I got an excited SMS from my durian guru that Ah Seng has been stocking some very good Tawa this season. I had only a very brief encounter with this durian last time, so I had to make a special trip to Ah Seng to find out what the fuss was all about.
According to Ah Seng, he only gets a bumper crop of Tawa every 2 to 3 years, so the supply of this particular cultivar is quite unpredictable. That is one of the reasons why I rushed down to Ghim Moh market ASAP. The durian comes from Tangkak and was originally registered as D162 in Selangor. But I am told that it is called Tawa because it originally came from the region of Tawau in Sabah.
The Tawa is usually a medium sized fruit with large thorns and oblong in shape. The thorns and colour of the fruit look quite similar to the Mao Shan Wang but it is more slender and there is a characteristic depression at the bottom of the fruit.
The flesh of the Tawa is milky yellow and the texture is light but creamy with little fibre. When it is very ripe, the flesh gets really wet and that is when it gets bitter. The bitterness is not like the XO where you can really get that alcoholic buzz. It is, however, a very good durian if you like bitter durians.
The husk is thin and you do get quite a lot of flesh per fruit. So, you can easily fill a square foam box with two Tawa durians which will cost around $16. They are currently selling for $8/kg at Ah Seng.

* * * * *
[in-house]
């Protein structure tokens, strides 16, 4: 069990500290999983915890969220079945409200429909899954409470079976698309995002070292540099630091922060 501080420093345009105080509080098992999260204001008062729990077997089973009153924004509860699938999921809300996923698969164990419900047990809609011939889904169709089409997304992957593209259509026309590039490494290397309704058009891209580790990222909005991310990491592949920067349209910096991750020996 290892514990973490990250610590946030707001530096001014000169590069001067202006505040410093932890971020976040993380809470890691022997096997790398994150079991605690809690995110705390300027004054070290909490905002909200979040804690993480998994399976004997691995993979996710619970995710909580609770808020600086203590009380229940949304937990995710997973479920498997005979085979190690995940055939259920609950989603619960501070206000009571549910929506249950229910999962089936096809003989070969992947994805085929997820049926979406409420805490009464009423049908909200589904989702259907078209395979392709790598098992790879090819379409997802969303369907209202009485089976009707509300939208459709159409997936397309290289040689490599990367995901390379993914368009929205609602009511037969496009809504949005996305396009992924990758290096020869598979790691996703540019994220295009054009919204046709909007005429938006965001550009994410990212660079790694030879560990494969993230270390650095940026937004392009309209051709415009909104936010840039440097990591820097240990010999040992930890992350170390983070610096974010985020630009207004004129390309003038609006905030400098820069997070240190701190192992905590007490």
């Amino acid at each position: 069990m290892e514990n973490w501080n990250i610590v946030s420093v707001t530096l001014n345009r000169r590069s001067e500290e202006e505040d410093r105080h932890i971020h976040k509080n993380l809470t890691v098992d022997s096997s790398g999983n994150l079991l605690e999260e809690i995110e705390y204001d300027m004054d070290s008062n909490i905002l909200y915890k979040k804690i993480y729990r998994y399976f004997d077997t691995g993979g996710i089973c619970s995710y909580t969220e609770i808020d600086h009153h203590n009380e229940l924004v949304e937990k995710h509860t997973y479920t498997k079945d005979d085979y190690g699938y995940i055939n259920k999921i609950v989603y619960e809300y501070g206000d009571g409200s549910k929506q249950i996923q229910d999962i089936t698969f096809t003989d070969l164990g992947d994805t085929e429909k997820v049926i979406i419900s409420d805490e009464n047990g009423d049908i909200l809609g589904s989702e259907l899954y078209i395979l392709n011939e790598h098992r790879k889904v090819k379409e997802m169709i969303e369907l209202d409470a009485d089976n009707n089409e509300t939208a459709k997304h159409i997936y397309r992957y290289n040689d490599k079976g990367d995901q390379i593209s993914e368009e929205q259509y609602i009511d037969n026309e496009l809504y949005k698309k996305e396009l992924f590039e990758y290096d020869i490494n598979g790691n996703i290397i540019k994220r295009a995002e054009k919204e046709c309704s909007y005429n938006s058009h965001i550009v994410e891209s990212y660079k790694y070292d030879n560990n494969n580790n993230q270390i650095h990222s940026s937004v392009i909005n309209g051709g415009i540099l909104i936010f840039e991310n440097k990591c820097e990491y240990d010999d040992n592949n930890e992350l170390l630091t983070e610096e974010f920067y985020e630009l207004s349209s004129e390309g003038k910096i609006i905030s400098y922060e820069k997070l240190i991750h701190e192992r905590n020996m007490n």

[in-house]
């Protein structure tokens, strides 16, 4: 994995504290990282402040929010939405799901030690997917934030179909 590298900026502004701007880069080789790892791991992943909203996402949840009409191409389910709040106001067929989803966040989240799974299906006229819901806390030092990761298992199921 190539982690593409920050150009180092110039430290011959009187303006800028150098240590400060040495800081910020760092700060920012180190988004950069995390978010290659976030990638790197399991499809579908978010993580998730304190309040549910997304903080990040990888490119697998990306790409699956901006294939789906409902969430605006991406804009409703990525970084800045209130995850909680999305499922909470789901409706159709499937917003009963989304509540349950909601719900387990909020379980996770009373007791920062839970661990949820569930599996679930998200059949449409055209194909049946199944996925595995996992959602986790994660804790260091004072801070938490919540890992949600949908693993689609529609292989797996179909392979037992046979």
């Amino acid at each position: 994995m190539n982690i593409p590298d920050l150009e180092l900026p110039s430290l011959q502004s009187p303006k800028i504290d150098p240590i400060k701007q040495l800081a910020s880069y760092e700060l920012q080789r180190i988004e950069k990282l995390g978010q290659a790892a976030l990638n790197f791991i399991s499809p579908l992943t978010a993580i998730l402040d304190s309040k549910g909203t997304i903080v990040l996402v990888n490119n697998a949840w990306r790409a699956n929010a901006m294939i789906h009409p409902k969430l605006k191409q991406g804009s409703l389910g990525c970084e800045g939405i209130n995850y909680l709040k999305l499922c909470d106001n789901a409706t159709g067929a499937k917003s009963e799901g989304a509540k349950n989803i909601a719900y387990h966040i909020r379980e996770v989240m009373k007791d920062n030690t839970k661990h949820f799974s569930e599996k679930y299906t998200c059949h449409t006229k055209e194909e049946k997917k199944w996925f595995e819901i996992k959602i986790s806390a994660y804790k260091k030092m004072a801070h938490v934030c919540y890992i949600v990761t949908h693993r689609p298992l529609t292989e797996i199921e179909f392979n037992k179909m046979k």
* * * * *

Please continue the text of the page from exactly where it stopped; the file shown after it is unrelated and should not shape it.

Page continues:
The thing about Durians is that they are at their best when you eat them fresh once they drop off the trees naturally.That is the type of durians that Singaporeans (and Malaysians) enjoy. In Thailand, they like to cut the durian fruit off the trees instead of waiting for them to drop naturally. So the flesh of the Thai durians are crunchy rather than creamy. But that is how the Thais like their durians! When I was living in Thailand, I often buy the durians which the Thais consider have already gone bad. By that stage they have become pungent and creamy. However, they are still not as good as ones from Malaysia which have ripened on the tree and fallen.
It is because of this that there are so many untrustworthy durian sellers out there. Once they get their delivery of durians, they really need to sell them by the end of the day as it might not keep well overnight. In recent years, they have started the practise of removing the durians from the husks and placing them in foam boxes. I tend not to buy durians like this because you never know how fresh the durians are. However, more recently, there have been some reputable durian sellers who would de–husk the durians at the end of the day when they are still fresh and then freeze them immediately. I feel that this is the best way to treat unopened durians at the end of the day because they still taste very good when thawed.
Ah Seng is one durian seller who has started dehusking and freezing unsold durians at the end of the day. So, that means that you can be assured that the durians that you buy from him have not been kept overnight. And, if you ever have that durian craving in between seasons, you can still satisfy it with some frozen durians!
I like the creamy bitterness of the Tawa. Since it is not a Durian that is readily available every season, it is certainly something every connoisseur would make a beeline for immediately! At the time of this posting, there is only about another week before the season ends.